2

Responds only after mild prodding/shaking

1

Responds only to deep stimulus (eg trapezius squeeze)

0

Does not respond to deep stimulus

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Appendix 5: Ramsay Sedation Scale

1

Anxious and agitated or restless or both

2

Cooperative, orientated and tranquil

3

Responding to commands only

4

Brisk response to light glabellar tap or loud auditory stimulus

5

Sluggish response to light glabellar tap or loud autidory stimulus

6

No response to stimulus

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Appendix 6: Continuum of depth of sedation. A summary of the team, skills, monitoring, environment and facilities. AOMRC Standards and Guidance 2013

 

Minimal Sedation/ Anxiolysis

Moderate Sedation/Analgesia (‘Conscious Sedation’)

Deep Sedation/ Analgesia

Responsiveness

Normal response to verbal stimulation

Purposeful* response to verbal or tactile stimulation

Purposeful* response following repeated or painful stimulation

Airway

Unaffected

No intervention required

Intervention may be required

Spontaneous ventilation

Unaffected

Adequate

May be inadequate

Cardiovascular function

Unaffected

Usually maintained

Usually maintained

N.B. Increasing depth of sedation is accompanied by increasing depression of physiological systems (CNS, RS, CVS). Sedation is a continuum and it is not always possible to predict how an individual patient will respond. Practitioners administering sedation, and those tasked with monitoring, must be trained to promptly recognise and manage patients whose level of sedation becomes deeper than intended and experience respiratory depression, loss of airway and inadequate ventilation

The team

  • Operator- sedationist
  • Appropriate second person
  1. 1  Brief, simple procedures – a second individual may suffice to monitor the patient and assist the operator-sedationist with interruptible ancillary tasks of short duration5,12§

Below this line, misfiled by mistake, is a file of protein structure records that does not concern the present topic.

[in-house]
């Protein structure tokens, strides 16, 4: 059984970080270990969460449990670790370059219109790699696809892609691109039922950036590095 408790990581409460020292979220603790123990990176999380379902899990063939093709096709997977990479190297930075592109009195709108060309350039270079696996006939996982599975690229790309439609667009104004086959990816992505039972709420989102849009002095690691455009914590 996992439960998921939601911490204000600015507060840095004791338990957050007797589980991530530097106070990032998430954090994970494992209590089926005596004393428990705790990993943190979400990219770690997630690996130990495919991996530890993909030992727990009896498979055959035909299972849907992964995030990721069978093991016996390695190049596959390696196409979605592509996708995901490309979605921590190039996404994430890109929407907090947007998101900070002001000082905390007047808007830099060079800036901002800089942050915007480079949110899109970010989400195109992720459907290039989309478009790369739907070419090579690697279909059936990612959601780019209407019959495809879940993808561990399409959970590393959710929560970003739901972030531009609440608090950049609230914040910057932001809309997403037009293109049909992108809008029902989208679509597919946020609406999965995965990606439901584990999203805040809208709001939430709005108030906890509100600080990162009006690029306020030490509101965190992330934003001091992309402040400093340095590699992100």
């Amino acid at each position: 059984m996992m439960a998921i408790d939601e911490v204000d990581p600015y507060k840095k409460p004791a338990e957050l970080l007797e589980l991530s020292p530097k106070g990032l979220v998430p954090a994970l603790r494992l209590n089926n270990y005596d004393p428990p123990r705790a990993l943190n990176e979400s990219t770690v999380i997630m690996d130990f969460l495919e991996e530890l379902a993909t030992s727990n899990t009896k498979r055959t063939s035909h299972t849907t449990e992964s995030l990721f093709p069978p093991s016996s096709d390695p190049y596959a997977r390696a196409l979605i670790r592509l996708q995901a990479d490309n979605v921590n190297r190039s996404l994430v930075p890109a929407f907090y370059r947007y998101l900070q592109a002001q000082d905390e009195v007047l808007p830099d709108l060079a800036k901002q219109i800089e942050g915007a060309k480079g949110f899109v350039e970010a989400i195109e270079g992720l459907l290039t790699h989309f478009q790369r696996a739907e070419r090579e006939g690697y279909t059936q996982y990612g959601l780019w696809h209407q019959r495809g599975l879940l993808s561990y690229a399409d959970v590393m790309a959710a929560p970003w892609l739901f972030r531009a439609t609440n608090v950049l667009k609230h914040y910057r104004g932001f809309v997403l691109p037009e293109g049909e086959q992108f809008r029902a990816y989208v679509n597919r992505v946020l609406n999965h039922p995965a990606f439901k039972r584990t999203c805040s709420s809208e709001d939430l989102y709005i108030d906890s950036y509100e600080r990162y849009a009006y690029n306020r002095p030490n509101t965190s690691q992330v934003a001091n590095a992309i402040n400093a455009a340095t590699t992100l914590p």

2. 2  For all but brief and simple procedures a three person model is advocated:
    • Operator-sedationist
    • Trained assistant to monitor patient
  • Assistant to procedure
  1. 3  For complex or prolonged procedures or where patient frailty and significant co- morbidities exist, a dedicated sedationist is required
  • Operator
  • Dedicated sedation-

trained anaesthetist or alternatively an appropriately trained healthcare professional§§

  • Trained assistant

 

Monitoring

Dictated by co- morbidity

Verbal responsiveness. SaO2. NIBP. Use of ECG and ETCO2 are Developmental Standards and already recommended by one authority33–34

Response to repeated/painful stimulus, SaO2, ECG, NIBP, ETCO2

Availability of resuscitation skills

BLS – as defined by RC(UK)40

ILS – as defined by RC(UK)

ALS – as defined by RC(UK)

Specific airway skills required

Basic airway manoeuvres

Competency in the use of basic airway manoeuvres, airway adjuncts, supraglottic devices, and bag and mask ventilation

Environment and facilities

ASA 1 and 2 patients are suitable for treatment in primary and secondary care

Where anaesthetic drug techniques (with or without opioid) are
used, trained personnel must be immediately available to assist with the resuscitation of a collapsed patient so that the patient’s airway, breathing and circulation are supported fully without delay

 

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Equity and Diversity

The Leeds Teaching Hospitals NHS Trust is committed to ensuring that the way that we provide services and the way we recruit and treat staff reflects individual needs, promotes equality and does not discriminate unfairly against any particular individual or group.